Author: Daniel, Bert

Trust
 

How many times has this happened to you? You're in a jam with mostly strangers and you start into a solo of a tune that you thought you knew cold. Your break starts out OK but along the way you lose the thread and your solo begins to fall apart. In the past you've saved minor missteps like this, but on this occasion the whole band starts to fall apart with you. The rhythm falls off and your mind starts to think about how your messed up instead of the flow of the music. You can tell that everybody else is self conscious too. That is, after all why the music is breaking down in the first place. It's a classic train wreck and you know in your heart that it didn't have to happen. The pickers were up to this tune, including you. It just didn't happen like it's supposed to for some reason.



Life imitates art, doesn't it? Few of us have jobs where we can go it alone most of the time. Most things turn out to be a group effort and you have to be able depend on your coworkers if you're going to get anything done. If a temporary worker shows up for one day, you might really miss your sick colleague with whom you've worked for many years. The temporary worker may be very well trained and still not nearly as effective. It's just not the same as working with good ol' Joe or Jo.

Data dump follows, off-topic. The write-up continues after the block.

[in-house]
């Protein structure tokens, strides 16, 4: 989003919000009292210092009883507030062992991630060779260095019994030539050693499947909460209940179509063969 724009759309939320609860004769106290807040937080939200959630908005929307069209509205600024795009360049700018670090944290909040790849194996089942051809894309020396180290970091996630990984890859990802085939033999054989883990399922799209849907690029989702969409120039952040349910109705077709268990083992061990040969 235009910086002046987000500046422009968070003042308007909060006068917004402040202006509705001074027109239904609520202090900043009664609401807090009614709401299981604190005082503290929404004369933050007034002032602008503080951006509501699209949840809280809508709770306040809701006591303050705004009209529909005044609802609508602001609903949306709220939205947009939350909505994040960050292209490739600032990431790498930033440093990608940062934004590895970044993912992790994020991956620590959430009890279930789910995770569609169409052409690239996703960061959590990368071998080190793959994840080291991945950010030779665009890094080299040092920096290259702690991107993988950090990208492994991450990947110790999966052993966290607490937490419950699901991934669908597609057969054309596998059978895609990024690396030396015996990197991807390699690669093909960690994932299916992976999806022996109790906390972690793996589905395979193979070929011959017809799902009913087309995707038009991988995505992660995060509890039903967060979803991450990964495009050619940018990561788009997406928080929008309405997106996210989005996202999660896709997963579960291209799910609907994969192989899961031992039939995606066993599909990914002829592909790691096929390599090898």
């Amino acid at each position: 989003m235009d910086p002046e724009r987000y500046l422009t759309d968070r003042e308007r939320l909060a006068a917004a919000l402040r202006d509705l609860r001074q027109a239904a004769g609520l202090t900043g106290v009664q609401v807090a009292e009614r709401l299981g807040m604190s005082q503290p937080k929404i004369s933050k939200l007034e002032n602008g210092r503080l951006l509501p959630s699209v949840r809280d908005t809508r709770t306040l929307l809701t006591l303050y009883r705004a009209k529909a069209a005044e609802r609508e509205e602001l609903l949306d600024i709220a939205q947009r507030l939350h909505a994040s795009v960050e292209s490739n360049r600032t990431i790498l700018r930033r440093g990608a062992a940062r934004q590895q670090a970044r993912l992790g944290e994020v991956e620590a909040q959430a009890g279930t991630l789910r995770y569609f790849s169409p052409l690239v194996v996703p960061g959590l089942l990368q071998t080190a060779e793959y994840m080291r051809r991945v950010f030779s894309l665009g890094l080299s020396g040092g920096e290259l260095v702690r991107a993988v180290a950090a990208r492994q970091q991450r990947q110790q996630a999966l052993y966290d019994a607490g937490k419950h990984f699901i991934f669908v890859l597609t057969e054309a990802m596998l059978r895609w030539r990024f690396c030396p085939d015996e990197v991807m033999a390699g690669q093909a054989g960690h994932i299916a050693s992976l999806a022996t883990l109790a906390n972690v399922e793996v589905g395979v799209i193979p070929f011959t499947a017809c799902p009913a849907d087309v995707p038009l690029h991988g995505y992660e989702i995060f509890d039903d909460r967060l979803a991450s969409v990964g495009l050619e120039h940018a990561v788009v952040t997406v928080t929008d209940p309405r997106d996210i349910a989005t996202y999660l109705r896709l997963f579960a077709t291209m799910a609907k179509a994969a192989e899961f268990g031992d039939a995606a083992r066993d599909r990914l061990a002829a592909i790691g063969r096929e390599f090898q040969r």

Of course the temporary worker may turn out to be even better than your regular coworker. That's pretty rare however and more than likely a result of the temporary worker being exceptionally good at their particular skill.

Getting back to music, It's rare that I ever have the opportunity to jam with such an exceptional person. Someone who is just so professional that you can mess up a little bit and still get back into the flow before it becomes a real problem. If you're practicing at home with a record, the other players are always right there, unaffected by your minor inaccuracies. You can take some chances, let it hang out a bit. They'll always be there for you, right on time, with perfect backup as if they never even heard your little mess up.

I wonder what those same musicians from the record would play like if they could actually hear how bad I sound some times! And how much worse would I play if they were standing right next to me in the room? Would I be worrying about what they thought of me or would I be concentrating on playing music closer to their level? It's good for us to be challenged like that. And if we surprise ourselves a little bit and nail a few good licks, it's a real rush isn't it?

But it all starts with trust. If you're a part of any group effort you have to relax, concentrate, do your job the best you can and depend on everybody else to do their own part. Trust.

 
Posted:  11/13/2011



Copyright © 2002 California Bluegrass Association. All rights reserved.
Comments? Questions? Please email rickcornish7777@gmail.com.